Two pieces of North Carolina’s Reconstruction-era history will remain standing for years to come.
Preservation NC, a nonprofit that works to protect important pieces of the state’s history, is taking over the Rev. Plummer T. Hall and Willis Graves houses in Oberlin Village, a neighborhood west of downtown Raleigh that was established by freed slaves after the Civil War.
The houses are among five buildings in Oberlin Village that are listed on the National Register of Historic Places. After they are renovated, they will serve as the headquarters of Preservation NC, which is currently based in the Briggs Hardware Building on Fayetteville Street downtown.
“Having PNC’s headquarters office in two of the most important landmarks remaining in Oberlin will underscore our commitment to the mission of saving landmarks important to the diverse people of North Carolina,” group president Myrick Howard said in a statement.
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The organization will buy the Hall House from the City of Raleigh for $245,750. The house, at 814 Oberlin Road, sits in the city’s right-of-way, so crews will move it further back on the lot. The entire project, including renovations, will cost an estimated $1.25 million, Howard said.
The Graves House at 802 Oberlin Road sits on land that was recently purchased by developer Jim Anthony and three other investors. They are donating the house to Preservation NC and giving $40,000 to help cover the costs of relocating and renovating it, Anthony said.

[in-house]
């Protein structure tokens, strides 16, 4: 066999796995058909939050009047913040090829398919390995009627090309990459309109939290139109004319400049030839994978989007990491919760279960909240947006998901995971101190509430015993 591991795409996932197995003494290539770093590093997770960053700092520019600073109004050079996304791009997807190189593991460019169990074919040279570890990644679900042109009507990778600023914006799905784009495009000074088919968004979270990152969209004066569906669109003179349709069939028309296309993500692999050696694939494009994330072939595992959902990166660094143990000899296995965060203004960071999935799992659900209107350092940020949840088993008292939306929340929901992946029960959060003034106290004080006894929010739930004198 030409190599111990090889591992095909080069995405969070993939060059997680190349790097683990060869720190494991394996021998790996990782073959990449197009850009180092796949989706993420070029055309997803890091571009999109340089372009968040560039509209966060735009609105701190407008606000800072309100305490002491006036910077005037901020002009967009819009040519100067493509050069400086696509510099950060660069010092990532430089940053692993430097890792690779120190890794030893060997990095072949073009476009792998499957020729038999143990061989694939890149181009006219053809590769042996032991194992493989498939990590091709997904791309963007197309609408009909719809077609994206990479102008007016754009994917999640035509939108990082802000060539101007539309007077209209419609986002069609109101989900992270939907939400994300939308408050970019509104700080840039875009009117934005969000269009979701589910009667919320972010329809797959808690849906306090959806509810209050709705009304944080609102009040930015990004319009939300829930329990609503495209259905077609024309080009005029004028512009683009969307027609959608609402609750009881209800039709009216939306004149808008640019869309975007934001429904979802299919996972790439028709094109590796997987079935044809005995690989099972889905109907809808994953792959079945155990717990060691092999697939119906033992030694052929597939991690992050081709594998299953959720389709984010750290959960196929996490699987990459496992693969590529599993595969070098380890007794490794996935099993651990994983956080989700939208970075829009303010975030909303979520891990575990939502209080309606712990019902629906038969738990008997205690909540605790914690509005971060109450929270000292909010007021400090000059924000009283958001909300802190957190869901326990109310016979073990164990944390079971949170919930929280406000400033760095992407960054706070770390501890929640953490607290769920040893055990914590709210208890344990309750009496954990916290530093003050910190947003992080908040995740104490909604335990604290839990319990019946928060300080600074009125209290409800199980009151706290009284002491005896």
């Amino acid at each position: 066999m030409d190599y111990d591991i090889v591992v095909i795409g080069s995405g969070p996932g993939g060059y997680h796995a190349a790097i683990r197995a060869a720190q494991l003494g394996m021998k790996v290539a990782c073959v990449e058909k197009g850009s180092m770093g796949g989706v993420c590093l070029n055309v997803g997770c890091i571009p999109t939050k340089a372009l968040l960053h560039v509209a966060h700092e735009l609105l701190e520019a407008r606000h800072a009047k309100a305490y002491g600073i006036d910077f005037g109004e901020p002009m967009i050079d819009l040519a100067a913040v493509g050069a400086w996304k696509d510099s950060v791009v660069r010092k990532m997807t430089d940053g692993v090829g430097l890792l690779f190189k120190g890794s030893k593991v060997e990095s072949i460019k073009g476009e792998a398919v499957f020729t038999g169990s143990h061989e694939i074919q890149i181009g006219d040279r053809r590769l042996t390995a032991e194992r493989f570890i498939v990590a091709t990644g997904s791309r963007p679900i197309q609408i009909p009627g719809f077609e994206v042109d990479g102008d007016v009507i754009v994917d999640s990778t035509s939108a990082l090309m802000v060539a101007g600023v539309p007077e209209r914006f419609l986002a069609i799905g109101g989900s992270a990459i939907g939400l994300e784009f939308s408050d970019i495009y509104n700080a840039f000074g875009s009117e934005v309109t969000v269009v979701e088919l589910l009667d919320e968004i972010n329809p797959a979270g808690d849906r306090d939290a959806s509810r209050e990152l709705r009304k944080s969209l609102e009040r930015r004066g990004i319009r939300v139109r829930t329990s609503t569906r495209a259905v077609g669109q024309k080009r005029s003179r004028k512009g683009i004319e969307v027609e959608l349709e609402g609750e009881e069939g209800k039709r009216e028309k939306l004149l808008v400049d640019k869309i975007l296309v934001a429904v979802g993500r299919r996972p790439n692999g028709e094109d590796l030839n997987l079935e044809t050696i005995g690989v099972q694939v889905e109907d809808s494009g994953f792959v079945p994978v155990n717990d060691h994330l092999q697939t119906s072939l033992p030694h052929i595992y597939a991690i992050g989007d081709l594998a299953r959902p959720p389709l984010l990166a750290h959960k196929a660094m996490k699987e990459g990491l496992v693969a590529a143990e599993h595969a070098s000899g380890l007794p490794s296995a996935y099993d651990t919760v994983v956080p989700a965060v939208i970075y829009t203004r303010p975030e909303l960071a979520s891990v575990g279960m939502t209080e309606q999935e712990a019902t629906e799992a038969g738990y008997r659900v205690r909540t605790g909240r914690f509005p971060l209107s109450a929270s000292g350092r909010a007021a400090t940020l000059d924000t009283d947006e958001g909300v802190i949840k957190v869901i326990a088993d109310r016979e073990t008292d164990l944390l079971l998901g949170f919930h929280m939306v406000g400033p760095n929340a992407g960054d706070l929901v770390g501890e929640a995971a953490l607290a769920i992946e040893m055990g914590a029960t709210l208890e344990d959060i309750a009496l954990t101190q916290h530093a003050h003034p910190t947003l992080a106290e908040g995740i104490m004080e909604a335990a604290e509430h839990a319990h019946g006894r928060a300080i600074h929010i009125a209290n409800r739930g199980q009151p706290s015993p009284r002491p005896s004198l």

The Graves House will be moved next to the new Hall House location.
It’s unclear when the houses will be relocated. The city and Preservation NC are in the process of coordinating the moves, which they hope to execute on the same day.
The announcement of the homes’ preservation comes as advocates for Oberlin Village are pushing to add legal protections amid a surge of development in the area. Located between Hillsborough Street and Wade Avenue, the neighborhood has become coveted because of its proximity to N.C. State University and Cameron Village.
The Raleigh City Council recently asked the state for permission to move forward with efforts to designate Oberlin Village as a historic district. The label would protect structures in the corridor and enable the city to impose strict guidelines on growth and changes.
Councilman Russ Stephenson praised the effort to save the Graves and Hall houses.
“For any city that wants to say it’s an authentic city, that authenticity depends on its ability to preserve and celebrate its heritage,” Stephenson said. “Raleigh’s history is in these structures.”
The 1,100-square-foot Hall house belonged to the Rev. Hall, a former slave who founded Oberlin Baptist Church, which still exists today. It was likely built between 1878 and 1890 before official property lines were drawn, said Tania Tully, a historic preservation planner for the city.
Raleigh plans to spend $45,000 to move the house, which is in need of major repairs, she said.
“It’s sat vacant for at least 15 years,” Tully said. “When there’s no power or water, houses deteriorate.”
The 1,800-square-foot Graves House belonged first to Willis Graves, who is believed to have been born into slavery around 1856. Graves’ son, Willis Jr., went to law school at Howard University and worked on a landmark civil rights case with Thurgood Marshall, who later became the first African-American justice on the U.S. Supreme Court.
Graves’ other son, Lemuel, attended Cornell University and was the first to initiate in Alpha Phi Alpha, the nation’s largest African-American fraternity.
Anthony said the house is in poor shape, and it adds no value to the land underneath.
“It didn’t make sense to try to do something with that house,” he said. “You can take every single bit of that house and build it from scratch by hand and do it for less money than it’s going to cost to restore it.”